Princeton Theological Seminary. He received his Ph.D. from the University of Hamburg. As an ordained Presbyterian minister, he served as a student outreach pastor and as a faculty member of the Karlshohe College in the German Lutheran Church. His writing and teaching focus on the theology of the missional church, especially the theological implications of the paradigm shift to post-Christendom as the context for Christian mission in the West. One of his major research interests is reading Karl Barth as a missional theologian. He has served as secretary-treasurer of the American Society of Missiology (ASM) and was president of the ASM from 2007-2008. His scholarly translations include Otto Weber, Foundations of Dogmatics (2 vols.); Eberhard JÃngel, God as the Mystery of the World; Karl Barth, The Theology of the Reformed Confessions (with Judith Guder; and Eberhard Busch, The Great Passion: An Introduction to the Theology of Karl Barth (with Judith Guder). He also coordinates the annual Barth Translators Seminar every June immediately following the annual Karl Barth conference.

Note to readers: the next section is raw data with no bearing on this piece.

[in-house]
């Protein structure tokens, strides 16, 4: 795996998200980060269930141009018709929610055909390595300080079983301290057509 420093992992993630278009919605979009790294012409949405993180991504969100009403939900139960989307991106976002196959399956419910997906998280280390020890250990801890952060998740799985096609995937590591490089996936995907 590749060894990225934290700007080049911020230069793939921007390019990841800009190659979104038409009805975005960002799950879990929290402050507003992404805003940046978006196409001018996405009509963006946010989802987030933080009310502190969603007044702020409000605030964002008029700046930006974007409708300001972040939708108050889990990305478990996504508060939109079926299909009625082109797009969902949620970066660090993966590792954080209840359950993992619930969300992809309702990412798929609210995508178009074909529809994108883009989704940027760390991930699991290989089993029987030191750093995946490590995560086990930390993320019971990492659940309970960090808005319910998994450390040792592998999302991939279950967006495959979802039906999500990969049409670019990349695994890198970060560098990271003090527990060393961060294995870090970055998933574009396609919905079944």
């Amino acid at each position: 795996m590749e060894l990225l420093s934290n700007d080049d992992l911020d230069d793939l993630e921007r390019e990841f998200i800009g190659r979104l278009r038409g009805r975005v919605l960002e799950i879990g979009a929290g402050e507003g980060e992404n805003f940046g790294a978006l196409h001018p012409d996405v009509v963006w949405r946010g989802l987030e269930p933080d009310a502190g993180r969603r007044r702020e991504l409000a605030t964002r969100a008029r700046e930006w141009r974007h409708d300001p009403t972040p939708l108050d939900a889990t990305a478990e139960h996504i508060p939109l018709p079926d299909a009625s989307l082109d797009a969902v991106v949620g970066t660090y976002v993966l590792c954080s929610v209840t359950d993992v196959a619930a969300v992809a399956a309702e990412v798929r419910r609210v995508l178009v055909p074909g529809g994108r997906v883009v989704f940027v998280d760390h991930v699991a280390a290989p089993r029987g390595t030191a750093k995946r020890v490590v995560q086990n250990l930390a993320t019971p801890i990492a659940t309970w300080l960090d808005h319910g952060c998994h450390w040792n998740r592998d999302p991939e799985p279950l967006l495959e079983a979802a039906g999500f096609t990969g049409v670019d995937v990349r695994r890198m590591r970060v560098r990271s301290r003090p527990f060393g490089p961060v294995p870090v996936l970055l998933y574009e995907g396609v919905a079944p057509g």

“The Disciples’ Vocation” – Dr. Darrell Guder

& Chapel Gathering in the Seminary, Seminary, Spiritual Life Week.

The Disciples’ Vocation

Seminary Spiritual Life Week Begins – In collaboration with Virginia Mennonite Conference, Virginia Mennonite Missions, Eastern Mennonite University and Eastern Mennonite Seminary, Dr. Darrell Guder, Princeton Theological Seminary’s Henry Winters Luce Professor of Missional and Ecumenical Theologies the guest speaker.

“From the halls of EMS to the halls of Washington” – Rachelle Lyndaker Schlabach

& Chapel Gathering in the Seminary, Seminary.

“From the halls of EMS to the halls of Washington”

Rachelle Lyndaker Schlabach, Director of Mennonite Central Committee’s US Washington Office and an EMS alumna shares from Matthew 10: 16-20.

“Life from Brokenness” -Jolee Paden

& Student Speakers, University Chapels, Who do you say that I am?.

Jesus says, “I am the resurrection and the life.” Senior Jolee Paden, Pastoral Assistant, explores the suffering that seeks our defeat while God wants it redeemed for His glory. She explores the story of Lazarus and the implications for our lives today as we have the opportunity to rise to new life.

This chapel is a part of the Campus Ministries series: Who do you say that I am?

“Reliving Our Traditions” – Carlos Galvan Alemán

& University Chapels.

Reviviendo Nuestras Tradiciones – Latino Heritage Month